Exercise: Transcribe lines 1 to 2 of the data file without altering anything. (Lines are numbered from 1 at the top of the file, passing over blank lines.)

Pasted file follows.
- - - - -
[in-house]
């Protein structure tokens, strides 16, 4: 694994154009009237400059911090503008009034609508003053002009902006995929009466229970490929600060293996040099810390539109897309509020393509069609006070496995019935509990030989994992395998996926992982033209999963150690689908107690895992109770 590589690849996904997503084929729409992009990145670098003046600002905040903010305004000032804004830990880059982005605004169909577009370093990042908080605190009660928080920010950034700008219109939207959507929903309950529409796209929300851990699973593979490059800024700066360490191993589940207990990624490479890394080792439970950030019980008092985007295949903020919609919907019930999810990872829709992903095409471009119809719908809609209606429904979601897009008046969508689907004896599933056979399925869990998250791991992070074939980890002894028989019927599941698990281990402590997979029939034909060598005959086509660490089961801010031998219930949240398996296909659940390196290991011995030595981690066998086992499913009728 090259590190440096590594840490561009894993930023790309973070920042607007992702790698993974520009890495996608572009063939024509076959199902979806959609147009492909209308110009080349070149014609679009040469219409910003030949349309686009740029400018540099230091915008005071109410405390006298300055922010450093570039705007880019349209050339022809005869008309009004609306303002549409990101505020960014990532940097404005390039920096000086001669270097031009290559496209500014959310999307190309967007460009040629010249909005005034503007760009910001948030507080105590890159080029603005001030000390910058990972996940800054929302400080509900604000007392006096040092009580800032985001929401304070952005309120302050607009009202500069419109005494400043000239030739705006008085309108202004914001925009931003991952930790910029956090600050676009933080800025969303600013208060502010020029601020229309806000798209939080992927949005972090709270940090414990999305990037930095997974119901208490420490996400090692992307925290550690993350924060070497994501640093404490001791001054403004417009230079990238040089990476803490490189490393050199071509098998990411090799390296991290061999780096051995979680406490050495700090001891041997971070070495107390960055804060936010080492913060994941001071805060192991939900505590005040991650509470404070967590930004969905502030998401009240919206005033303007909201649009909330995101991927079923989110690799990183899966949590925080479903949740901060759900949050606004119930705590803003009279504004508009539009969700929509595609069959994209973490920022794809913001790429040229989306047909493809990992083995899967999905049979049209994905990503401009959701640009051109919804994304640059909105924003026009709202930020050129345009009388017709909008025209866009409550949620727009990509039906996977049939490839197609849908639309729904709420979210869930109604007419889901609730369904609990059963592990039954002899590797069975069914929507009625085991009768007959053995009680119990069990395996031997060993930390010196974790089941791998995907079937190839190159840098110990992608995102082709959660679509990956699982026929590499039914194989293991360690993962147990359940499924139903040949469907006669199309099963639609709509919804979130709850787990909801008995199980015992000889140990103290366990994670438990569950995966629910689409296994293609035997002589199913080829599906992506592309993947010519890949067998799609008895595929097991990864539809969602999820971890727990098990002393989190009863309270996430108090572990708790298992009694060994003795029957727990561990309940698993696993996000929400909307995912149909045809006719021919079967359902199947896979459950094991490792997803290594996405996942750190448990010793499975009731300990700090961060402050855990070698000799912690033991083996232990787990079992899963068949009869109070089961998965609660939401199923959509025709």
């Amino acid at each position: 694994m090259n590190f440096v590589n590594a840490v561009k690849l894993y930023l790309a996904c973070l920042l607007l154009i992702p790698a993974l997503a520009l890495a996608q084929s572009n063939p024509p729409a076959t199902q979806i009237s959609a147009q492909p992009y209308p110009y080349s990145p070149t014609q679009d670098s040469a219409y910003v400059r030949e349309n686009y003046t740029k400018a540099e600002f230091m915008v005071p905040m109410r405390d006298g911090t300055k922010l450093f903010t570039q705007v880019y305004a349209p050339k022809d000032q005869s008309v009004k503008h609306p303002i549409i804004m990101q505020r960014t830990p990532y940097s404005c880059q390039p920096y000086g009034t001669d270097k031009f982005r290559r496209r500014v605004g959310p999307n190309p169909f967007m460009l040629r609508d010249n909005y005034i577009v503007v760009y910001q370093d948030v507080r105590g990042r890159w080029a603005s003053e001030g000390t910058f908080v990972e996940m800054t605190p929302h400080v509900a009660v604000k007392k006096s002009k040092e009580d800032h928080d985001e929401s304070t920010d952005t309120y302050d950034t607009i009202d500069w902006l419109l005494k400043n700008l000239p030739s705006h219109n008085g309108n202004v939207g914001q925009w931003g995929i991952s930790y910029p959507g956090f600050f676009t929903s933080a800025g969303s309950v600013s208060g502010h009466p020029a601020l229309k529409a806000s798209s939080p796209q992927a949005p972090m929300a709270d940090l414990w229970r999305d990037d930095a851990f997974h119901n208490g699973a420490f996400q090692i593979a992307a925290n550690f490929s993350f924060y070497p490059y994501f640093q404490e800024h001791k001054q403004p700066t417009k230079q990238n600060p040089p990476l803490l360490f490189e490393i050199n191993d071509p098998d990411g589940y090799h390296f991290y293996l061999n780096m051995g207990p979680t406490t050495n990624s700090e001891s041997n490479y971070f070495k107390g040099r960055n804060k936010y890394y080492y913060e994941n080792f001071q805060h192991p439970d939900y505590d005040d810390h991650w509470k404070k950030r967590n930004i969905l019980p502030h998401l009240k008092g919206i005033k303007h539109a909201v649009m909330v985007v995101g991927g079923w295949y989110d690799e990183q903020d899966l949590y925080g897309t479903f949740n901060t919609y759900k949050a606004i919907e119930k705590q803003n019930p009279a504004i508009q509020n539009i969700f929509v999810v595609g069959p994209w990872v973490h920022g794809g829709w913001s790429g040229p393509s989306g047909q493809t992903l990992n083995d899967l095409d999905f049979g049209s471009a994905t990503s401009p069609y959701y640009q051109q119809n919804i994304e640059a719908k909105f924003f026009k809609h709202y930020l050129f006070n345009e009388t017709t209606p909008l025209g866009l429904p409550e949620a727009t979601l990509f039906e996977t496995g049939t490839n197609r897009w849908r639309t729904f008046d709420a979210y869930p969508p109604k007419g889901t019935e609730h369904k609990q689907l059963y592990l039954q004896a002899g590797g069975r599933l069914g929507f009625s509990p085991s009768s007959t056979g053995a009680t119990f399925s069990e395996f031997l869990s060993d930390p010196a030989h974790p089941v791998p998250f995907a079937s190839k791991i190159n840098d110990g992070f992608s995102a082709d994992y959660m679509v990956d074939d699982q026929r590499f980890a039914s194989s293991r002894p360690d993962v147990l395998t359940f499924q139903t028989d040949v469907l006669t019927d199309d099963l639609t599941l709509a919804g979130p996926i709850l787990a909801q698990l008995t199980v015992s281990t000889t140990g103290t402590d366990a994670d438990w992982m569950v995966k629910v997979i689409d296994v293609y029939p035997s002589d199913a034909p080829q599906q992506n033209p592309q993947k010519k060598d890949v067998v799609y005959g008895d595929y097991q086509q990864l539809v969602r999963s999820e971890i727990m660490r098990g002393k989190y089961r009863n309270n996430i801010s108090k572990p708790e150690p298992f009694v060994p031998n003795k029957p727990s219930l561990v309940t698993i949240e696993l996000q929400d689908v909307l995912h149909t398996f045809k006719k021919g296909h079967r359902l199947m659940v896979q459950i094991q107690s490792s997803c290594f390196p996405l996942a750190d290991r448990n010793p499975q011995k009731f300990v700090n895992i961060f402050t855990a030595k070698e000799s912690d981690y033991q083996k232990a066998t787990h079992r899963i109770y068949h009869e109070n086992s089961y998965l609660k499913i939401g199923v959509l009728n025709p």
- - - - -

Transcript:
[in-house]
């Protein structure tokens, strides 16, 4: 694994154009009237400059911090503008009034609508003053002009902006995929009466229970490929600060293996040099810390539109897309509020393509069609006070496995019935509990030989994992395998996926992982033209999963150690689908107690895992109770 590589690849996904997503084929729409992009990145670098003046600002905040903010305004000032804004830990880059982005605004169909577009370093990042908080605190009660928080920010950034700008219109939207959507929903309950529409796209929300851990699973593979490059800024700066360490191993589940207990990624490479890394080792439970950030019980008092985007295949903020919609919907019930999810990872829709992903095409471009119809719908809609209606429904979601897009008046969508689907004896599933056979399925869990998250791991992070074939980890002894028989019927599941698990281990402590997979029939034909060598005959086509660490089961801010031998219930949240398996296909659940390196290991011995030595981690066998086992499913009728 090259590190440096590594840490561009894993930023790309973070920042607007992702790698993974520009890495996608572009063939024509076959199902979806959609147009492909209308110009080349070149014609679009040469219409910003030949349309686009740029400018540099230091915008005071109410405390006298300055922010450093570039705007880019349209050339022809005869008309009004609306303002549409990101505020960014990532940097404005390039920096000086001669270097031009290559496209500014959310999307190309967007460009040629010249909005005034503007760009910001948030507080105590890159080029603005001030000390910058990972996940800054929302400080509900604000007392006096040092009580800032985001929401304070952005309120302050607009009202500069419109005494400043000239030739705006008085309108202004914001925009931003991952930790910029956090600050676009933080800025969303600013208060502010020029601020229309806000798209939080992927949005972090709270940090414990999305990037930095997974119901208490420490996400090692992307925290550690993350924060070497994501640093404490001791001054403004417009230079990238040089990476803490490189490393050199071509098998990411090799390296991290061999780096051995979680406490050495700090001891041997971070070495107390960055804060936010080492913060994941001071805060192991939900505590005040991650509470404070967590930004969905502030998401009240919206005033303007909201649009909330995101991927079923989110690799990183899966949590925080479903949740901060759900949050606004119930705590803003009279504004508009539009969700929509595609069959994209973490920022794809913001790429040229989306047909493809990992083995899967999905049979049209994905990503401009959701640009051109919804994304640059909105924003026009709202930020050129345009009388017709909008025209866009409550949620727009990509039906996977049939490839197609849908639309729904709420979210869930109604007419889901609730369904609990059963592990039954002899590797069975069914929507009625085991009768007959053995009680119990069990395996031997060993930390010196974790089941791998995907079937190839190159840098110990992608995102082709959660679509990956699982026929590499039914194989293991360690993962147990359940499924139903040949469907006669199309099963639609709509919804979130709850787990909801008995199980015992000889140990103290366990994670438990569950995966629910689409296994293609035997002589199913080829599906992506592309993947010519890949067998799609008895595929097991990864539809969602999820971890727990098990002393989190009863309270996430108090572990708790298992009694060994003795029957727990561990309940698993696993996000929400909307995912149909045809006719021919079967359902199947896979459950094991490792997803290594996405996942750190448990010793499975009731300990700090961060402050855990070698000799912690033991083996232990787990079992899963068949009869109070089961998965609660939401199923959509025709």